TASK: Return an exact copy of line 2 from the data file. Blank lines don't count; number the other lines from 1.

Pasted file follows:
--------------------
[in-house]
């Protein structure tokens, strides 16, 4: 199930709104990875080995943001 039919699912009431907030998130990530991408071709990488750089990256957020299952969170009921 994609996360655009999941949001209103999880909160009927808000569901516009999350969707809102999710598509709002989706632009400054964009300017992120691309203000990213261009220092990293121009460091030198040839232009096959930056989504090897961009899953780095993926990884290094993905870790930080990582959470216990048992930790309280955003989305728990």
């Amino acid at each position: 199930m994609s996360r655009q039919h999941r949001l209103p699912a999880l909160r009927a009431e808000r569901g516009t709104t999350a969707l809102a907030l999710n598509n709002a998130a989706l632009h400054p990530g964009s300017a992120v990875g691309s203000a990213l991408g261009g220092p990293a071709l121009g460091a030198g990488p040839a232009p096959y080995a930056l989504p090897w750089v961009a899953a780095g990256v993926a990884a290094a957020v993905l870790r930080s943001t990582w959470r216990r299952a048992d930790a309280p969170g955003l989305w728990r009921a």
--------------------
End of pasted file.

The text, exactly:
């Protein structure tokens, strides 16, 4: 199930709104990875080995943001 039919699912009431907030998130990530991408071709990488750089990256957020299952969170009921 994609996360655009999941949001209103999880909160009927808000569901516009999350969707809102999710598509709002989706632009400054964009300017992120691309203000990213261009220092990293121009460091030198040839232009096959930056989504090897961009899953780095993926990884290094993905870790930080990582959470216990048992930790309280955003989305728990």